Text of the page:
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Butch Walker’s Complicated ‘American Love Story’

“A lot of people are using what they consider to be their freedom to hurt others,” singer says of inspiration behind new concept album

Butch Walker's new rock opera, 'American Love Story,' makes the case that people can evolve.

Nestled between the second and third tracks on Butch Walker’s new album, American Love Story, there’s a talk-radio sketch that sums up the polar-opposite stereotypes of the 2020 United States.

Female caller Annie passionately preaches her belief in “equality” and “helping out others,” while testosterone-charged Bo rattles off the minorities he hates. Both say they love freedom: For Annie, it’s represented by the sound of church bells at a gay couple’s wedding; for Bo, it’s a gun chambering a bullet. “That’s the sound of freedom, baby,” they say over each other.

Walker, 50, says he’s ready to call bullshit on the word and its overuse.

“I feel like there’s this blanket of American culture that is misled by the word ‘freedom’ and what it actually means. A lot of people are using what they consider to be their freedom to hurt others and potentially kill us,” says Walker, a cult-favorite solo artist and big-name producer for bands like Green Day and Fall Out Boy. “It’s a reckless term and it’s not all it’s cracked up to be.”

Walker, who was raised in rural Georgia and currently lives in Los Angeles and Nashville, stresses he’s no fascist or communist. He’s just fed up, burned out, and pissed off by the way our differences can be manipulated to pit us against one another. His new album, an ambitious but succinct rock opera, looks at those differences via the story of the conservative and close-minded Bo, and makes the case that people can in fact evolve.

Walker did. Growing up in Cartersville, Georgia, he heard the inappropriate jokes and bigoted observations. They were commonplace where he lived, just part of a normal life that, in hindsight, seems anything but.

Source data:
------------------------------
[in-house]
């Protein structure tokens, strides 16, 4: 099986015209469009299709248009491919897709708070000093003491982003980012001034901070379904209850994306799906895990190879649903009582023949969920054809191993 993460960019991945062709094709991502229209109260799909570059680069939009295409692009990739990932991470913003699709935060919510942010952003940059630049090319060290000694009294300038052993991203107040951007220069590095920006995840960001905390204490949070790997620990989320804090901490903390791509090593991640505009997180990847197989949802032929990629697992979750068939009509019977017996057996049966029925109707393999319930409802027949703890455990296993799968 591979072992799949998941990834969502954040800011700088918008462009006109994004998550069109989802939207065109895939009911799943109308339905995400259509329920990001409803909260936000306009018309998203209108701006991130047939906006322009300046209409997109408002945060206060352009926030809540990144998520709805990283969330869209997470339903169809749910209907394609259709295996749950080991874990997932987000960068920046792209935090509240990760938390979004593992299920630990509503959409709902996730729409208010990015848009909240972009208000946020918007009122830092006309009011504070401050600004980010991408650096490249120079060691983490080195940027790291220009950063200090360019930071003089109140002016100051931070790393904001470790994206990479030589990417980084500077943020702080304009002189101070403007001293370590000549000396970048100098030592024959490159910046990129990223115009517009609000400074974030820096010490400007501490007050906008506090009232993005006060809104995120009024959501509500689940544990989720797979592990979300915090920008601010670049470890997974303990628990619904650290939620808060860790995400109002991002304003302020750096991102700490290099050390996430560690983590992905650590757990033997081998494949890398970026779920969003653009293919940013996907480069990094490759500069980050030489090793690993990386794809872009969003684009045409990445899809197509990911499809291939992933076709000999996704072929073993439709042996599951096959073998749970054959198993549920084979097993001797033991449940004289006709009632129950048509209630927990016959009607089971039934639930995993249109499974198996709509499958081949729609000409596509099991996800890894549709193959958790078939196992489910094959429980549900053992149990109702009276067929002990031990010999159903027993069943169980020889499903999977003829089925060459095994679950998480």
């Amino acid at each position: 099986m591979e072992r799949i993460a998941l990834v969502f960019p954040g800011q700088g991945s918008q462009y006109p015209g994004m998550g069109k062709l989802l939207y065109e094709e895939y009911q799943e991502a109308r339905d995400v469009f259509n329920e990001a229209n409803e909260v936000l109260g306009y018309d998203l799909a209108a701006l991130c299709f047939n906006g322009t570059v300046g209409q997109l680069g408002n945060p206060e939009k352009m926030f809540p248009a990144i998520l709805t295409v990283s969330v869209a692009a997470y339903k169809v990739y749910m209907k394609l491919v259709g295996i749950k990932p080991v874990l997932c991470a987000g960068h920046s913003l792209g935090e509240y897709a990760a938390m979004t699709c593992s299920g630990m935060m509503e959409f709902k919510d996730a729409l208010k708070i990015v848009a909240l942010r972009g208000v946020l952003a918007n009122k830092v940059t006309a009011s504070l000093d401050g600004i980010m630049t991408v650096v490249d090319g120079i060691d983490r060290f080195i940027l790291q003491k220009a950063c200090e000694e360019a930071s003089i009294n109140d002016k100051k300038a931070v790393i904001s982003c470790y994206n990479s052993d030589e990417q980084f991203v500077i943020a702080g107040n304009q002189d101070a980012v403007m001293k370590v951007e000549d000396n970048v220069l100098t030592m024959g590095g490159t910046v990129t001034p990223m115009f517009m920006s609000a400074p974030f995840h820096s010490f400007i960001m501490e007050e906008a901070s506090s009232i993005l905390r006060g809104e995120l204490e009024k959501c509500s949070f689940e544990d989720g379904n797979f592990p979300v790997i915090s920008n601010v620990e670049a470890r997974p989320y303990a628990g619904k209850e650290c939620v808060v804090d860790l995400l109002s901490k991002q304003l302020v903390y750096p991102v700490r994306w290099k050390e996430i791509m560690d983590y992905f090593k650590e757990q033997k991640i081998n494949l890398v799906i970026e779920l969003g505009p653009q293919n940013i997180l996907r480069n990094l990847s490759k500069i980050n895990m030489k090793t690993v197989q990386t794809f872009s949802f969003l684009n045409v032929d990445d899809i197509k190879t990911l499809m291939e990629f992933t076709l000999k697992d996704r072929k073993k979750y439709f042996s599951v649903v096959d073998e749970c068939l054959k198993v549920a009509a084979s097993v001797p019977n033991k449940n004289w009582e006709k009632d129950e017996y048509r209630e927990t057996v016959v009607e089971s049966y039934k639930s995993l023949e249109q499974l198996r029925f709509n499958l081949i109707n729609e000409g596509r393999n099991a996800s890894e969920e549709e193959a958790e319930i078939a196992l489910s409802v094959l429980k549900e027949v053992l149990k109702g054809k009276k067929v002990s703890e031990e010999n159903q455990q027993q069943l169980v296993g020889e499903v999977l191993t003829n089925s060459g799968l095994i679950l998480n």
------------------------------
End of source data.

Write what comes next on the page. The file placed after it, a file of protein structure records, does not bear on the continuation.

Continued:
“There were racist jokes and homosexual jokes, and things like that were just the norm, thrown around between friends and family. It’s weird to even think back on that,” he says.

American Love Story, then, is his reckoning with those times.

“It’s about me having to shed that layer of skin that was completely complicit with the way black people were treated, minorities were treated or talked about, gay people were treated or talked about,” he says. “The more you live, the more you learn. Some people just aren’t living enough in their lifetime to learn. I’m hoping that [this album] will make people just think a little bit.”

American Love Story has a number of intentionally stereotypical characters — a hate-spewing father, a bullied gay kid, a vapid girl named Paris — but the protagonist is Bo, who undergoes a seismic transformation after the gay classmate he tormented at school ends up saving his life. In lesser hands, the tale could be disastrous, but Walker tells it with grace, infusing poignancy with humor and setting it all to some impeccable songs. Sonically, it evokes the most accessible of Eighties rock and pop, and the singer-songwriter-producer played every instrument on the album.

Walker released his prior studio LP, Stay Gold, in 2016 and began writing the songs that would become American Love Story soon after the deadly 2017 Charlottesville, Virginia, white-supremacist rally. When the record was finished, he sat on it for two years, uncertain if it should be released. He focused instead on his successful job as a producer, overseeing hit albums by Fall Out Boy, Rob Thomas, Weezer, the Struts, and Green Day’s latest, Father of All Motherfuckers. Walker’s been spending the bulk of his quarantine behind the console too: He’s currently producing albums by Jewel and the Wallflowers, and is gearing up for another Green Day record.